I hope you are right…..Would love to see 40 more HR and BABIP at .270 and lower K â„…. He’s a class act.

  3. Scotly50

    I liked Frazier. I just never saw a fitting role for him on the Reds. Obviously the Reds front office thought as much. Peraza for Frazier was a great move in my opinion.

  4. Steve Mancuso

    The difficulty in moving Zack Cozart and Brandon Phillips (everyone has their middle infield set) is evidence for the notion that 2B/SS aren’t hard positions to fill in the major leagues. How hard is it to find a guy who hits for average, plays average middle infield defense, hits for no power and has not plate discipline? That was part of my disappointment with the Frazier-for-Peraza trade.

    • Scotly50

      Were there better players out there? Sure. I am not sure Frazier’s value commands the player you believe would benefit the Reds. I think Peraza’s bat fits better in our lineup than Fraziers.

      • Steve Mancuso

        Don’t know. But not sure the Reds found out either. Locked in on Peraza after the Chapman negotiations.

    • greenmtred

      Doesn’t the availability of particular positions fluctuate? I seem to recall that a few years ago the Reds were looking for a shortstop (or we thought that they should be), and there weren’t any reasonable candidates available. In any event, the Reds are now more in need of a shortstop than a third baseman, and that should be factored in.

      • Steve Mancuso

        Yes, in specific time periods (like at a trade deadline) when there are a few teams selling and a few teams buying, shortages of specific position players can pop up and do. That can also happen in the offseason. When the Reds traded Frazier, there were no other 3B anywhere near that good on the free agent market or the rumored trade market.

        What I’m referring to is the sense that athletic middle infielders who are OK on defense, OK on contact and poor on power and plate discipline just aren’t that hard to find. Every organization seems to have them. I’ll admit I saw Frazier as having huge trade value given his contract, 2 years left on his deal, big power, good defense, scarce position. But markets do change and its certainly possible we saw TF through Reds-colored glasses.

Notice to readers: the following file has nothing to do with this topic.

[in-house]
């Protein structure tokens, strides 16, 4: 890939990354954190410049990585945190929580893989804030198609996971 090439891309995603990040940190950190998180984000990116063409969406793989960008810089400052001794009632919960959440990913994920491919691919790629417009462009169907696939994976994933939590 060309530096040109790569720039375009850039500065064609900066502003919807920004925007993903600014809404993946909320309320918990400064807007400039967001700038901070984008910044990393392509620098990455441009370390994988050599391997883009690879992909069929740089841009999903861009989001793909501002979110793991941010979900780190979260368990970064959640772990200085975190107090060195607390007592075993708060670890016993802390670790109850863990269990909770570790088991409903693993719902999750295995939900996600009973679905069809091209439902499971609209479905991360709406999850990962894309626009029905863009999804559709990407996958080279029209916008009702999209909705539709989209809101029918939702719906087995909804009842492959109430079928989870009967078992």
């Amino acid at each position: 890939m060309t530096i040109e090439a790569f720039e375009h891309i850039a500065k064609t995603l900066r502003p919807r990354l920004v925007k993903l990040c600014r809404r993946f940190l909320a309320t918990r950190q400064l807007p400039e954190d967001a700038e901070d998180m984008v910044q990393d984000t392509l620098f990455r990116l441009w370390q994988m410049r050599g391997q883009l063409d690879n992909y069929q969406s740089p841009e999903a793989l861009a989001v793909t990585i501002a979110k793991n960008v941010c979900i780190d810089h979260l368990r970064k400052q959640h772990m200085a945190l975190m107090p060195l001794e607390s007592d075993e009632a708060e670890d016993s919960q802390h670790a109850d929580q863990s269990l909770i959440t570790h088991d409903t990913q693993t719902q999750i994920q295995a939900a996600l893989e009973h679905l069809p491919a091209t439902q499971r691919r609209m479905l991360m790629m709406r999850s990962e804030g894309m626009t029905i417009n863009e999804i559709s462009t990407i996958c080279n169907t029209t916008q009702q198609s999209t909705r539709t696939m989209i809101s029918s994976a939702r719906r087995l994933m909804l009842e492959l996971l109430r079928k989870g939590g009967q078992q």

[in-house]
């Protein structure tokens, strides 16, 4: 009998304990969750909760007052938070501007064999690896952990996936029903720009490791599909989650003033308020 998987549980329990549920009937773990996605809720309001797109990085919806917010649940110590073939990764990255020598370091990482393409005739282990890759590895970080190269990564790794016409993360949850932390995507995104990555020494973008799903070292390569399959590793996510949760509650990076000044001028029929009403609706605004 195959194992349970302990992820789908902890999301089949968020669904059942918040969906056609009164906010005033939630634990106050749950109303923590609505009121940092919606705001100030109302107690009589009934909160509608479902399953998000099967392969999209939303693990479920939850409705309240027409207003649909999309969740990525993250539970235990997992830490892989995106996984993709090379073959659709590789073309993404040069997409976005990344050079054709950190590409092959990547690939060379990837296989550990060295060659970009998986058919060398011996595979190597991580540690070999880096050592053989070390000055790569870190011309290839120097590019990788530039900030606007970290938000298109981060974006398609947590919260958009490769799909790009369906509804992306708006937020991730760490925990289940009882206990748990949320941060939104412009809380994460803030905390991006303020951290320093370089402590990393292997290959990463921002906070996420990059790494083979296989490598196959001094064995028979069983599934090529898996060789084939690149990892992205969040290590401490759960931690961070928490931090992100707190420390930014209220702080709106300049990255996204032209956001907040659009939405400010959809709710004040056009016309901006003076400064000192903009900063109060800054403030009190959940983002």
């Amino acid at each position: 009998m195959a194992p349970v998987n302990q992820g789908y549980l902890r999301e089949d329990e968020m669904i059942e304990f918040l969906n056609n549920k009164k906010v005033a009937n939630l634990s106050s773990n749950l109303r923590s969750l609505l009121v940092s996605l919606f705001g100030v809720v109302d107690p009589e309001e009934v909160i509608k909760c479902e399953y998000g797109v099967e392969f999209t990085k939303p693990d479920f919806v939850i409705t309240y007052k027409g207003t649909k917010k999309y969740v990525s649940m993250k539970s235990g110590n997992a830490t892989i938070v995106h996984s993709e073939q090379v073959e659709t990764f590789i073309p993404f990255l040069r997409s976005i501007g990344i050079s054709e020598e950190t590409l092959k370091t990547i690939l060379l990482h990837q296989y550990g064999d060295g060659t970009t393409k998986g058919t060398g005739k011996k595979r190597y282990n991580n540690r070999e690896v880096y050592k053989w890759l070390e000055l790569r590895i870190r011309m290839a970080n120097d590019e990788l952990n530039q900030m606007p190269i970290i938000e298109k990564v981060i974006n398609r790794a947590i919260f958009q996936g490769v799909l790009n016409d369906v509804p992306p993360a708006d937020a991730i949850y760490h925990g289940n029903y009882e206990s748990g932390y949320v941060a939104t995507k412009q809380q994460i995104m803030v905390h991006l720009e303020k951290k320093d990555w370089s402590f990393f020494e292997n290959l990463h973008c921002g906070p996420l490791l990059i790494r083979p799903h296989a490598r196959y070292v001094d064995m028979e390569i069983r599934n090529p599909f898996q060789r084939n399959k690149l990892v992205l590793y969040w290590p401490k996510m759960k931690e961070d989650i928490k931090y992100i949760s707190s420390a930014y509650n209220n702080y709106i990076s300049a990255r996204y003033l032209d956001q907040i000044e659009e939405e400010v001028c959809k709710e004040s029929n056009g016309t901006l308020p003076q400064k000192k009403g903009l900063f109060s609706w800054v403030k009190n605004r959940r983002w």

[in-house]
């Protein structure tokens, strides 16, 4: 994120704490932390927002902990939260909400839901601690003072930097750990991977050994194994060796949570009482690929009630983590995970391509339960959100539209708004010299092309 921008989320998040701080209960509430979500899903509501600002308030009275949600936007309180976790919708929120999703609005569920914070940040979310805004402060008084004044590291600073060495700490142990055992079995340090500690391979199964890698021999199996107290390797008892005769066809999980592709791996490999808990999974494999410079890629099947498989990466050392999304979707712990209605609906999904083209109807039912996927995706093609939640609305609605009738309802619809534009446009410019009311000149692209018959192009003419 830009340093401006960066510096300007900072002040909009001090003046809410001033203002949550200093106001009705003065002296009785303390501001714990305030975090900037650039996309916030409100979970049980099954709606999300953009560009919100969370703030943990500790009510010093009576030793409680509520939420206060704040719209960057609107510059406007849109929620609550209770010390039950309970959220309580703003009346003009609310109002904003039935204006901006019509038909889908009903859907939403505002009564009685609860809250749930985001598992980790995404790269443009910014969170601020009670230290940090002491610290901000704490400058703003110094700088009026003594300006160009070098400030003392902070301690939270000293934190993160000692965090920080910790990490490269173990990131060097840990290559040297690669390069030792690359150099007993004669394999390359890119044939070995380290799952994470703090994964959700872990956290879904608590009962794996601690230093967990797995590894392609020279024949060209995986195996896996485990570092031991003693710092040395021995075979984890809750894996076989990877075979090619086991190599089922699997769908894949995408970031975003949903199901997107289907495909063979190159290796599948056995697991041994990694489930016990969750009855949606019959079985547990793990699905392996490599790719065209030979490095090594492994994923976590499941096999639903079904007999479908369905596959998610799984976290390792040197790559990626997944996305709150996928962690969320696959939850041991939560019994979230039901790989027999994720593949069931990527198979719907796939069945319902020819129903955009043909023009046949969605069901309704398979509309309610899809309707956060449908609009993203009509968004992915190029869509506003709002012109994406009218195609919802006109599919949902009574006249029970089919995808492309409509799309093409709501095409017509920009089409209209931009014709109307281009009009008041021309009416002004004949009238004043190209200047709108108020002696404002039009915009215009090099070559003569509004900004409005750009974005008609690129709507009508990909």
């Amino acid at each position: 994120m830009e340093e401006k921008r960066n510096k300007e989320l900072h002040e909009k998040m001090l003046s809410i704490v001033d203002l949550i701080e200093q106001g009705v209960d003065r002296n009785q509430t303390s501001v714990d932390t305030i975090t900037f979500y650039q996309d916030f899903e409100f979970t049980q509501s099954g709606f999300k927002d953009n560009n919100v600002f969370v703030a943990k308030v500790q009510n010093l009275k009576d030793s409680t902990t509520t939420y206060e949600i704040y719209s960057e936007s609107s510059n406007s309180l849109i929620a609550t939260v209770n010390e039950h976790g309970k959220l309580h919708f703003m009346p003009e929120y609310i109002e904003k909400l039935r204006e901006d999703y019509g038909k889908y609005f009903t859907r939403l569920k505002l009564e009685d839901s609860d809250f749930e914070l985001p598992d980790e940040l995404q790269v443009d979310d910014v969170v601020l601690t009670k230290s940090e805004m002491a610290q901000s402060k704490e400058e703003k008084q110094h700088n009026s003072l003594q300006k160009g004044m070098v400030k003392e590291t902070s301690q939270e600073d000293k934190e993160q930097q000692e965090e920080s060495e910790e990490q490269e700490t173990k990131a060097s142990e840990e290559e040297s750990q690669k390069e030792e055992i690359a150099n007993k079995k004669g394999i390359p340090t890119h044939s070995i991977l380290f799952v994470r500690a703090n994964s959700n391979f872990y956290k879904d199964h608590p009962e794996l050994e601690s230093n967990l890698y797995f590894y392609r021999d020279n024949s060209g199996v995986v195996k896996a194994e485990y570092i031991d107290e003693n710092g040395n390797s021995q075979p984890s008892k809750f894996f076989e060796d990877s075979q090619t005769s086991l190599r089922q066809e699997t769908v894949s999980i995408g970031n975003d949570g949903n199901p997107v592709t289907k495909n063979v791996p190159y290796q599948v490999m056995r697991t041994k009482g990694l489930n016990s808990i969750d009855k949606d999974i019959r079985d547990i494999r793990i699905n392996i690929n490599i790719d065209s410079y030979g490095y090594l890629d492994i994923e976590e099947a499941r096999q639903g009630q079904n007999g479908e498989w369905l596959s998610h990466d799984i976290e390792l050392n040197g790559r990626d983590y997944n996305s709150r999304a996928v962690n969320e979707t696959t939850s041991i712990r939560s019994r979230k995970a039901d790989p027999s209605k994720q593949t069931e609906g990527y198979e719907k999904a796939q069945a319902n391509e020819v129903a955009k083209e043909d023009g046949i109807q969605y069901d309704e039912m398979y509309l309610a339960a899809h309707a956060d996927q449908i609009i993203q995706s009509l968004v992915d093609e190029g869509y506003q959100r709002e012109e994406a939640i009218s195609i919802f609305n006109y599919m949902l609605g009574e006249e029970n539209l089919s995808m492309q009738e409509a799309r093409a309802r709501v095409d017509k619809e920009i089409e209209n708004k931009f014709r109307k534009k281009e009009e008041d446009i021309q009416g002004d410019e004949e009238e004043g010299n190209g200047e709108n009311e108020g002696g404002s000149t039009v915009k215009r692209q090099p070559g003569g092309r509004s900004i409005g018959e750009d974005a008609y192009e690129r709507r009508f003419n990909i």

• Chris

      “How hard is it to find a guy who hits for average, plays average middle infield defense, hits for no power and has not plate discipline?”

      That’s not the most a generous assessment of Peraza’s skill set (I expect his speed to add value once he figures out the league a little). Anyway, Fangraphs projects a .302 wOBA next year. That would’ve put him just behind Cozart at SS and a bit behind Phillips at 2b. Add 28 steals (projected) and assume he’s closer to his minor league 80% success rate, and there’s a little more value.

      If you assume he’s a 1 WAR player, by definition he’s not super easy to replace.

      • Steve Mancuso

        That’s fair. Hopefully the speed adds net value as he matures.

        Still expected more from Frazier trade.

    • Old-school

      Thank goodness the Reds filled other areas with the Bruce trade.

    • Streamer88

      Presumably if you did everything average, ina league mixed with superstars, average players, and backups, you’d be average, which generates 2-3 war per year. If it’s so easy to find this then why isn’t there more of it?

      (Btw that’s an impossible question to answer because averageness and WAR therefore are always relative).

      • Steve Mancuso

        I get your point. And if Peraza turns into a 2-3 win player per year, the trade will work out OK. Or if Schebler becomes more than just a bench player. I just had hopes of getting a better return for Frazier.

    • Carl Sayre

      I am unsure if the numbers bear this out but I would say 2016 BP finally dropped off to an average 2nd baseman before that I would say better than average with a flair for the ridiculous. I think Cozarts glove is still slightly better than average. I am not infatuated with either defensively that I want to see them in a Reds uniform after ST. I am not saying give them away for nothing but value them properly which isn’t a lot. I will say there has been nothing to give me the warm fuzzies about the defense the youngsters will play but at least it will be cheaper. Suarez definitely has the arm for 3rd and SS but his position might be 2nd base if he could play a little deeper and have the shorter throw he might relax and actually field better!

  5. Bob Foist

    I was always a fan of Todd Frazier…..always thought he should have been ROY in 2012 and still a little cranked Dusty Baker started Scott Rolen in post season and not Todd. 29 HR’s and 20 SB in 2014 made Todd the third 20/20 third baseman in Red’s history.Guy just was the total package…..good at plate,great 3rd baseman,good on base paths and just a great team mate.But what got Todd traded was his favorable contract….Todd had value and that made him an easy trade chip.Hated seeing him go but happy with results too….Reds get 2 players with big potential under club control and with Todd becoming FA in 2018,out from under that too…